I don’t think or hope this actually has anything to do with any attraction Tara has for Otto. Sometimes an otherwise unmemorable moment in the day can come off as erotic, especially for a woman, as every conceivable moment in a day is erotic to a man. I think if anything, she’s attracted to the love he had for Luann, as evidenced by his emotional trauma and dissociative tendencies. She’ll probably be spending a few more days in the prison, as she’s needed, but there are more talks about the Oregon (or OreGAWN, as Margaret says it) position to be had. It’s tough to call Tara’s story this season. I like it.
Now that the Donkeys and Elephants are done fighting for another three years (in my most wishful thinking), but the battlelines are only now being drawn in full. How can they possibly end this season with anything less than a seven-hour finale? Gah. See you next week.
Stuff That Fell Off the Back of the Bike
In the hospital, Jax kisses Abel’s head as he gets up to get him cookies and milk. He kisses him firmly in the middle of the biggest part of his bandaging, presumably where his wound is. Solid move, Dad.
“He’s got Nero’s whore set aside. You know, her ashes.” I would have been perfectly happy had Clay then thrown his hands up in a ridiculously over-dramatic shrug as the camera zoomed in on his thin-lipped smirk. Then maybe the Merrie Melodies theme could come on.
Poor staple-headed Chibs. He wasn’t the only one who thought Frankie was going to shoot him last week. It’s high time we see Chibs cut someone again.
“Frankie still likes ‘em young and slanted.” I can’t tell if I’m supposed to be laughing at a stereotype here. Also, I can’t possibly stop myself from gagging when thinking about a young girl and Chuck ZIto in a loving embrace.
“Anything we can do?” Filthy Phil, you big softie. Nice of him to offer to take Clay’s bike after Clay rubbed his hands in that “My hands hurt” kind of way. I hope he passed a lot of gas on the seat, to where it seeped into the leather.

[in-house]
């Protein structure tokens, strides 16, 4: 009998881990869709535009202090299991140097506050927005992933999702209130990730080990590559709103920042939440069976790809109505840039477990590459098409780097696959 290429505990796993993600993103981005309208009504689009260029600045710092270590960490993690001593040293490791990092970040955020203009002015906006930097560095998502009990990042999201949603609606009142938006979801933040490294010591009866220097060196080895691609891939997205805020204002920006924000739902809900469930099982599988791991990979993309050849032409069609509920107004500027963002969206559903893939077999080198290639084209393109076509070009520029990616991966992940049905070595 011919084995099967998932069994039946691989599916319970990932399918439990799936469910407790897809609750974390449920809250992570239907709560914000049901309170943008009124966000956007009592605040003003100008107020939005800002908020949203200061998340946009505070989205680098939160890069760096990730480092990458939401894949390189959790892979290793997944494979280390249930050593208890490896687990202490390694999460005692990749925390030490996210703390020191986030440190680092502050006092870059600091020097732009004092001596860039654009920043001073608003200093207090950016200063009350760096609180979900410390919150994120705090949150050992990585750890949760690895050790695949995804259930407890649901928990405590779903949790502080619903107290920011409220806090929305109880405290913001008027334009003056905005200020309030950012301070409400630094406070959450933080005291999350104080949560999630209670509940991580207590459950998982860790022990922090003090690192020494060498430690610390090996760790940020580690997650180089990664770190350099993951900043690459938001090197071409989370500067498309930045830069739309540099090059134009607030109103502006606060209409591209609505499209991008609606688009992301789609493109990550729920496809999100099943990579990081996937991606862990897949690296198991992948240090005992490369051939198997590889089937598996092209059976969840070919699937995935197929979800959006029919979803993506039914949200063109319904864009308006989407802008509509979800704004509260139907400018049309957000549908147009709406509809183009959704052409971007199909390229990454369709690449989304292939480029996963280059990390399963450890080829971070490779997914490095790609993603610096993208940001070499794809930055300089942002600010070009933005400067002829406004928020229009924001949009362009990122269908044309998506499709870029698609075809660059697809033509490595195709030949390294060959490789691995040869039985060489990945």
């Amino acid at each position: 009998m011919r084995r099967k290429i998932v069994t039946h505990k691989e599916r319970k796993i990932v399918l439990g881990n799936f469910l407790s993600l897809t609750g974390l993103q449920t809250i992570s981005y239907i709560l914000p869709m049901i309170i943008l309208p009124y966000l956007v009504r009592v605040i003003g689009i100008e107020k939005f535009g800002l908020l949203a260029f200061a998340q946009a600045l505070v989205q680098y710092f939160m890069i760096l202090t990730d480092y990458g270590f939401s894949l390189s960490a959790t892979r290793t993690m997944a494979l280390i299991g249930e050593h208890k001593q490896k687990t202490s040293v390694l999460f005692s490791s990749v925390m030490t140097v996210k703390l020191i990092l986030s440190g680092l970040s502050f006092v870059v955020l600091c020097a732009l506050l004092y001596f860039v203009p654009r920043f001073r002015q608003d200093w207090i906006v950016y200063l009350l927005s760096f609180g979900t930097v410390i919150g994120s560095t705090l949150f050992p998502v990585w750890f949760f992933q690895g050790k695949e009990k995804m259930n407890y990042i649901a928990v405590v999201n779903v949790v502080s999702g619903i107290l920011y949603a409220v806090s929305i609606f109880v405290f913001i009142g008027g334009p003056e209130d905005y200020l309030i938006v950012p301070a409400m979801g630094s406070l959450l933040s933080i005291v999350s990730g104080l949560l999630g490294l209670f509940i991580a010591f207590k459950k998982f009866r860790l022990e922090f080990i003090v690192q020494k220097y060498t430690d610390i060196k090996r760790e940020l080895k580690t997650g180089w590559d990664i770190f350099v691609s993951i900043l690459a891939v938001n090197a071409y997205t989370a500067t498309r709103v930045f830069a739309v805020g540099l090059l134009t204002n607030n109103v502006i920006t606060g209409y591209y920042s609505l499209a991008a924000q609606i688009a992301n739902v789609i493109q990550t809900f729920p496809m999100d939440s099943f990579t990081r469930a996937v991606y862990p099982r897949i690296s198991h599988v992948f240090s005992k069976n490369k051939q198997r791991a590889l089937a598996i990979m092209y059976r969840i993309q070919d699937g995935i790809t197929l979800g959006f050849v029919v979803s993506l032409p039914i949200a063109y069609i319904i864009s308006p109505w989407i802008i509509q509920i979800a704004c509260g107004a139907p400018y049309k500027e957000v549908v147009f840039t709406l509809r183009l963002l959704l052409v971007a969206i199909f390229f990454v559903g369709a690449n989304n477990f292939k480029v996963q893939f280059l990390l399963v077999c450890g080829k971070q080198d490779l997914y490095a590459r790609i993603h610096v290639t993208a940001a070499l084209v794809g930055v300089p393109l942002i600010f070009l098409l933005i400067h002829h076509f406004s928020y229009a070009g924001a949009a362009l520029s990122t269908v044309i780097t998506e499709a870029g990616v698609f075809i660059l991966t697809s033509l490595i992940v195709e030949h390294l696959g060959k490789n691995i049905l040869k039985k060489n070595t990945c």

“You never broke into one of these things when you were a kid?” Nero, as he tries picking the crypt’s lock.
“No, I’m not Tig…Never mind.” Gemma, realizing awesome inside jokes don’t work here. Such a great moment, since I don’t even recall Kim Coates being in the episode at all.
So, you’re going to a somewhat isolated cabin off of a lake in order to find a guy you intend on murdering. Do you park a few hundred feet away, sneaking up on the cabin so that you can finish your task quietly and anonymously? Not if you’re Clay and Juice, who ride up strong and exit their vehicles mid-conversation. I guess it could be argued that Clay might have thought Frankie was still on his side, but that would be dumber than their approach.
“It’s like blind babies in a beehive here,” is how an orderly describes the prison flu problem to Tara. Coincidentally, a cutting room floor scene has Otto telling Tara the same thing, only describing his hand grabbing his junk.
I’m pretty sure Abel was glaring at Gemma when Jax and Tara brought him home from the hospital. He knows what’s up, you old stoner bitch.
Sometimes when I’m watching this show, I try to figure out how many scenes would be suitably inserted into the Dick Van Dyke Show. And the amount is usually less than one.
“We all have a choice.” And tonight, we made that choice, Jax, and it had nothing to do with trying to hang ourselves after killing someone for finding out we stole the coke.
Nick is a Cajun Country native, and is often asked why he doesn't sound like that's the case. His love for his wife and daughters is almost equaled by his love of gasp-for-breath laughter and gasp-for-breath horror. A lifetime spent in the vicinity of a television screen led to his current dream job, as well as his knowledge of too many TV themes and ad jingles.